Finally, large object datatypes (LOBs) can be compressed using the same algorithm as the dumps.
Alter table statements no longer need to make data copies
I predict this enhancement makes a lot of friends. In particular, I have a lot of clients with large database that live in abject terror of updating certain table schemas, and occasionally need to plan extended (as in 3-day weekend) downtime in order to apply changes. Rollback plans for applying releases can be… nontrivial. The ability to modify tables without the tens of hours required for copying of tables that are hundreds of millions of rows deep helps us spend more weekend times with family.
Specifically, without data copy, you can now add a non-null column. Two desirable capabilities for a follow-on release would be the ability to drop a column and modify column type and nullability.
Benefits here are substantial. Release planning will become simplified (i.e. database teams will be happy) and data availability is improved (making end users happy). Add to this that temporary space and disk requirements are reduced or on a good day, removed.
In-row storage of LOBs
Prior to ASE 15.7, large object types were stored on separate data pages. Specifically, a 16-byte pointer on a data row would point to the starting page for the object referenced, enabling the server to use up to a 2 gig column size.
The catch is, if you are storing the characters, “Hi” you are going to store those 2 characters on a separate (4k) page, with the 16-byte pointer.
Here’s the benefit now with ASE 15.7: If you have data (descriptions, notes, copies of emails, etc.) which have an extremely diverse range of data widths, you no longer have to worry about wasting extreme amounts of space. Note also that if you have any schemas with specific design flaws (perhaps somebody used text for columns that are frequently far less than a page in size), you may regain a lot of space.
Diagnostics and Monitoring
The more complex your application code is, the more likely you are going to want to measure, maintain, and improve performance. This has been relatively easy if you are using constants (you turn on showplan, noexec and then submit the query to the optimizer; it returns a plan without running the query).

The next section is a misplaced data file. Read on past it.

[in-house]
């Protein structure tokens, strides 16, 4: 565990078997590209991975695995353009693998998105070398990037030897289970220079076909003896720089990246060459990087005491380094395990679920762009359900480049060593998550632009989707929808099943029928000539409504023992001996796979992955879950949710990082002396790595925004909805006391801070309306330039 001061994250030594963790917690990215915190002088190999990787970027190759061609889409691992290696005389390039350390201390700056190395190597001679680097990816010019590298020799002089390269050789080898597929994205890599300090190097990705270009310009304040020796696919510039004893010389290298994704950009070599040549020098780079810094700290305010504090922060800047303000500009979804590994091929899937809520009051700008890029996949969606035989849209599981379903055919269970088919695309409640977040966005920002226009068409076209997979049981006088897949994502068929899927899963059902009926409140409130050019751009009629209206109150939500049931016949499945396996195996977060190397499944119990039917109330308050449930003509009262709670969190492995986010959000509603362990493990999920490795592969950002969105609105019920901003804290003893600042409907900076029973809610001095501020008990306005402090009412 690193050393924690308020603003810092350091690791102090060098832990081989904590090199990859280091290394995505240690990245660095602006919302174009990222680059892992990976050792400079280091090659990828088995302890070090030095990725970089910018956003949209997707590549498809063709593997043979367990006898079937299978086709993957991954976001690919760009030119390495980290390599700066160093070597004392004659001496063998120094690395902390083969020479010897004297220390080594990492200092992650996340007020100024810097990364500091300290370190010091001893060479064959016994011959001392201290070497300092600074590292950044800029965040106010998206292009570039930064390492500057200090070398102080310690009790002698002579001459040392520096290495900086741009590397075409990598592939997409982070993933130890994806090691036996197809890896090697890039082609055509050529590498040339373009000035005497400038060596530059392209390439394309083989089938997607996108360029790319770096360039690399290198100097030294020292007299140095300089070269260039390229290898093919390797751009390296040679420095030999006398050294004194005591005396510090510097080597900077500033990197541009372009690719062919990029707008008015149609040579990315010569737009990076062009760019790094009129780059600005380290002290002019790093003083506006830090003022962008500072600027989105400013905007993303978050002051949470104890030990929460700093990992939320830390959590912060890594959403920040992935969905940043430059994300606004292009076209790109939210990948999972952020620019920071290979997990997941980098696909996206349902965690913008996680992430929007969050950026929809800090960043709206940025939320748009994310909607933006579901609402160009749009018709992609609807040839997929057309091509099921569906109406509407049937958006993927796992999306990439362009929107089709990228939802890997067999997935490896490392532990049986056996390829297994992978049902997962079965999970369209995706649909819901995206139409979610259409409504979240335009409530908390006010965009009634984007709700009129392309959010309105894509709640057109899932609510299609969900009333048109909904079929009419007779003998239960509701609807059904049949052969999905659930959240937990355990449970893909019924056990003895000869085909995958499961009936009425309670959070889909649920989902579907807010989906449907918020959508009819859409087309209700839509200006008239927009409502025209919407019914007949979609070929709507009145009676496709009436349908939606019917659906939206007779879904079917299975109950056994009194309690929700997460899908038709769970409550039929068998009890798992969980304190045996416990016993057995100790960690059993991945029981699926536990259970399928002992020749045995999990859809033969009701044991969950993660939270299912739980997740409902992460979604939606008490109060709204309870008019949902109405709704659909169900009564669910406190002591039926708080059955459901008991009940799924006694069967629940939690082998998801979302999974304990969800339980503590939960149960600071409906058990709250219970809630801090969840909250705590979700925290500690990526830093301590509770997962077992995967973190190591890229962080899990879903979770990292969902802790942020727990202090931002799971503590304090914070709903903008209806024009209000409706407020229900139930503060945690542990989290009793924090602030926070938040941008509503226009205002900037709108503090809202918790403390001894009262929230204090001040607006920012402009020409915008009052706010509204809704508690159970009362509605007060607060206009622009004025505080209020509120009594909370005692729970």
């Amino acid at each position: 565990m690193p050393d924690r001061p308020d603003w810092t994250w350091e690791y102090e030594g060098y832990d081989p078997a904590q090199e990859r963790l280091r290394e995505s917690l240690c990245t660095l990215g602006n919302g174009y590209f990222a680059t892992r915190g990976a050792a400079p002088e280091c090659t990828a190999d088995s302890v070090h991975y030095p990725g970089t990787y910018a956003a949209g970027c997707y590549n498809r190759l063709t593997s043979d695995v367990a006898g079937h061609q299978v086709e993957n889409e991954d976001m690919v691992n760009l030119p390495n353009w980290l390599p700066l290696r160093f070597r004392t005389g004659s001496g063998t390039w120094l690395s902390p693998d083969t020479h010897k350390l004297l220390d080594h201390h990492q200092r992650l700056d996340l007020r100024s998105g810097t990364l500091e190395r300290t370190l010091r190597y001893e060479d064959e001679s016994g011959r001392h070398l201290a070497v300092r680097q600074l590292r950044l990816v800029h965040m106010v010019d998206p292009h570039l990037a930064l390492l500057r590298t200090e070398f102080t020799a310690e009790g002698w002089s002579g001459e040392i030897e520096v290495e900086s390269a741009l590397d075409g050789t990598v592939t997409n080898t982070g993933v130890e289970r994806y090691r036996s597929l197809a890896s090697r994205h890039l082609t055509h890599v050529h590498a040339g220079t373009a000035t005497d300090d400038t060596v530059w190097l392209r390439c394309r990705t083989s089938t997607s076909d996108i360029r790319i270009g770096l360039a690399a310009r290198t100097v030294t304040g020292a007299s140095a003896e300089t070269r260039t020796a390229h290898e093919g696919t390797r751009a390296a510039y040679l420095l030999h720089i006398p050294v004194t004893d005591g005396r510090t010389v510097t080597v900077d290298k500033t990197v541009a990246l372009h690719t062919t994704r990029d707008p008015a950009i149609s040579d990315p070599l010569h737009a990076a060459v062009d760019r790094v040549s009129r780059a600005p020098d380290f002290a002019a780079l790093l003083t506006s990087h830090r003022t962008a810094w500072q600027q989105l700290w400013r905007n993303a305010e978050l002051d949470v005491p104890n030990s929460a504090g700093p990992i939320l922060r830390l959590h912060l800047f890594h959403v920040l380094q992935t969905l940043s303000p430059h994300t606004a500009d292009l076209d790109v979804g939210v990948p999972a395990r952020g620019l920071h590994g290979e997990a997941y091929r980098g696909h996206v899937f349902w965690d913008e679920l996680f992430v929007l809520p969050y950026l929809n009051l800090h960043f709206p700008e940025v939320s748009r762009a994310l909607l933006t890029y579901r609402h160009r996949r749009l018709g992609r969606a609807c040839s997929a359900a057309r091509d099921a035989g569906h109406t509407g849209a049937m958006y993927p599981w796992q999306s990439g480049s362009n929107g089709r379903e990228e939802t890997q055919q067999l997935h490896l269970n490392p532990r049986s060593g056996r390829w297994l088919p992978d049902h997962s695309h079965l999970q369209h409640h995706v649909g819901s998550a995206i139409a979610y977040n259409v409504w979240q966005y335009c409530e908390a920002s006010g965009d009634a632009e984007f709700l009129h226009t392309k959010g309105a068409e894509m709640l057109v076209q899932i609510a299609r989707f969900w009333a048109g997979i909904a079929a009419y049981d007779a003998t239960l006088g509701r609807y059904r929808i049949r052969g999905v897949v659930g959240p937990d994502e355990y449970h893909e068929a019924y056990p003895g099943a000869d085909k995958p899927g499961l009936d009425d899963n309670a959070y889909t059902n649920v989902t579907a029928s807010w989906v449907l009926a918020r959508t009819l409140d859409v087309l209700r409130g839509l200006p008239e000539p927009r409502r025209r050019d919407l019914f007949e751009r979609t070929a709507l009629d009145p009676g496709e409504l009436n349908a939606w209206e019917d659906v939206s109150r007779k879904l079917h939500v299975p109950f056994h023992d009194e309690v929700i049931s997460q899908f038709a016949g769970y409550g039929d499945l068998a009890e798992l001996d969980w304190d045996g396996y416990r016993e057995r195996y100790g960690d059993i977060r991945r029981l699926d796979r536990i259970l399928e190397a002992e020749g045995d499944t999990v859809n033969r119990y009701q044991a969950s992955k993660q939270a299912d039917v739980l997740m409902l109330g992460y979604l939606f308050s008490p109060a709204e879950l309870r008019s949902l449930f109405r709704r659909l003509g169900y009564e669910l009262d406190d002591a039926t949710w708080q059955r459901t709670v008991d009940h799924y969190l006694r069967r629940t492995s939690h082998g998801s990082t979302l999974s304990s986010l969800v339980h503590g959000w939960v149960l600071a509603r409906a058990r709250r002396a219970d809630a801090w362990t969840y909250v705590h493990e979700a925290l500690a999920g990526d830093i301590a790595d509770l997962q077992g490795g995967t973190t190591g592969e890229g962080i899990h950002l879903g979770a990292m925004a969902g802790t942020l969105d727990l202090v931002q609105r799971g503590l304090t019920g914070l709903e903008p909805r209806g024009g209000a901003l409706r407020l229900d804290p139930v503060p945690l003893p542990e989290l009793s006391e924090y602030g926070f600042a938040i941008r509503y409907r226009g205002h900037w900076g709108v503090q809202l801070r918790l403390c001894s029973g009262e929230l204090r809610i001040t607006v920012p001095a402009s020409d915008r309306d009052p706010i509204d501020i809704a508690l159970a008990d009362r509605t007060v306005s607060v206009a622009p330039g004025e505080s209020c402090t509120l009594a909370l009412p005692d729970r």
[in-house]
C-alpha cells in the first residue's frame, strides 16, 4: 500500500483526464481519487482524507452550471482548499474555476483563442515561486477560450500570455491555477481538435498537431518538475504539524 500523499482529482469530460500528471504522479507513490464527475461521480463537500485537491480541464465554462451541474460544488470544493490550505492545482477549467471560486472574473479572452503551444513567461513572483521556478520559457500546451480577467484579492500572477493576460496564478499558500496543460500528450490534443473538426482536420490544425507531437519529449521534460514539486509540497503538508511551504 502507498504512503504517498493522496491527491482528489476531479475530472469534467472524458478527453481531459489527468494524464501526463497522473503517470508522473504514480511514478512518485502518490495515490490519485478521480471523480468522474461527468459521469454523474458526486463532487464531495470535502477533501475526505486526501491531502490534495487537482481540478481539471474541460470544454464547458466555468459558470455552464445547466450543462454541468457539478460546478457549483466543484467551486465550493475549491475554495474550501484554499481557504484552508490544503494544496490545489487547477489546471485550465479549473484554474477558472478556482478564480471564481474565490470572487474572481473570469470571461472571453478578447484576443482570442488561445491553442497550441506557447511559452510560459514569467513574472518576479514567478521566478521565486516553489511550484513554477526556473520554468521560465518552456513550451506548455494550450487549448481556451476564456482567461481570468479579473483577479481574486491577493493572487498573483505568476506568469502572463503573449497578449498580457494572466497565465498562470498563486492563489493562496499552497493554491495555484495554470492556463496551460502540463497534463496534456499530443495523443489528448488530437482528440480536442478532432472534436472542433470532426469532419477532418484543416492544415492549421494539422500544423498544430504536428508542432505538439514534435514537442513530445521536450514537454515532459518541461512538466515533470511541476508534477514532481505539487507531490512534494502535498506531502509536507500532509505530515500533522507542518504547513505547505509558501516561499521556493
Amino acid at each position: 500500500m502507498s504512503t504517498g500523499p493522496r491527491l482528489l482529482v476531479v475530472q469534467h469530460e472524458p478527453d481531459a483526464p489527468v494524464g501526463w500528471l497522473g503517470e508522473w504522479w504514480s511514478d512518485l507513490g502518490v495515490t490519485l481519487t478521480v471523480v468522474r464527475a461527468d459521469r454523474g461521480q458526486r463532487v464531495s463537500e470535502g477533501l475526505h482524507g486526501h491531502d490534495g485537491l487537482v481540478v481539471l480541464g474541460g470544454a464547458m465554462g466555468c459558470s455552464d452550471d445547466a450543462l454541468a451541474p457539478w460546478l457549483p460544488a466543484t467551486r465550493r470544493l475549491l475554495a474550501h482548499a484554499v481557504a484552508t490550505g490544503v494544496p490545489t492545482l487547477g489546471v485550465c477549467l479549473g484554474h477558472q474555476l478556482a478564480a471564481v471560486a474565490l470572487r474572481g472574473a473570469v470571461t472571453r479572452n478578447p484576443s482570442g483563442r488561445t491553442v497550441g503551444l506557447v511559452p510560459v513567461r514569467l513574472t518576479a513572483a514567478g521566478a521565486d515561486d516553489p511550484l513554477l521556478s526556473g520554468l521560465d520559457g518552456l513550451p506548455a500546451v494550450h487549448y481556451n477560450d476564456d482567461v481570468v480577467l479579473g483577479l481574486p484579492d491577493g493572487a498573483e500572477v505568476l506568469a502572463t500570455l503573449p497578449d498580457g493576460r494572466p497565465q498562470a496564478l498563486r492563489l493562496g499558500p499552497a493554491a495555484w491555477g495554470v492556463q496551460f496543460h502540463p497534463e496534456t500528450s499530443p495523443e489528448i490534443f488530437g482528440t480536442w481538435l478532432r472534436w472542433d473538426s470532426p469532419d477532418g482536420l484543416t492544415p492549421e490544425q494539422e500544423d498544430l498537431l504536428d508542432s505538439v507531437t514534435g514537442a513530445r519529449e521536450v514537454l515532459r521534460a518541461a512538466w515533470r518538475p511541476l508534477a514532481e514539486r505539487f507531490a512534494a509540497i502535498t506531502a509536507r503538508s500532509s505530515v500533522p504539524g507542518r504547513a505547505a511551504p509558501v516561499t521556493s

More often, though, you are running stored procedures (this remains a “best practice”), or have parameters that you are passing for analysis, which become local variables.
With 15.7, you can analyze dynamic parameters without running the query, which dramatically simplifies performance troubleshooting. In addition, you can identify which parameters are causing the specific problems when examining the execution plan or the optimizer cost estimate.
In addition, rather than running optdiag at the O/S level (or writing queries directly against sysstatistics, there is a new stored procedure (sp_showoptstats) to allow you to work with them within T-SQL.
Finally, when you are absolutely stuck, and want to involve Sybase technical support, rather than having to collect logs, system parameters, and other associated documentation, ASE can collect comprehensive configuration, monitoring, O/S and platform environment information in external files, generate a .zip output file with html files (viewable in browser), and have a single ready-to-send file to FTP up to Sybase Technical Support.
For those of you who script a lot, there are new scripting language drivers created for PHP, Perl, and Python.
For those of you who engage in data acquisition for data warehousing, ASE 15.7 has added the merge (upsert) statement, which combines the insert and update. For example, if you have a source dataset, you can “merge” it into a target data set by instructing the server to insert new rows, and update existing rows. This can save a lot of T-SQL code.
Sub-select syntax has improved. My favorite allows you now to have multiple columns in the column list of an exists statement (to test foreign key existence in a target table with a compound index, we have had in the past to jump through a few hoops).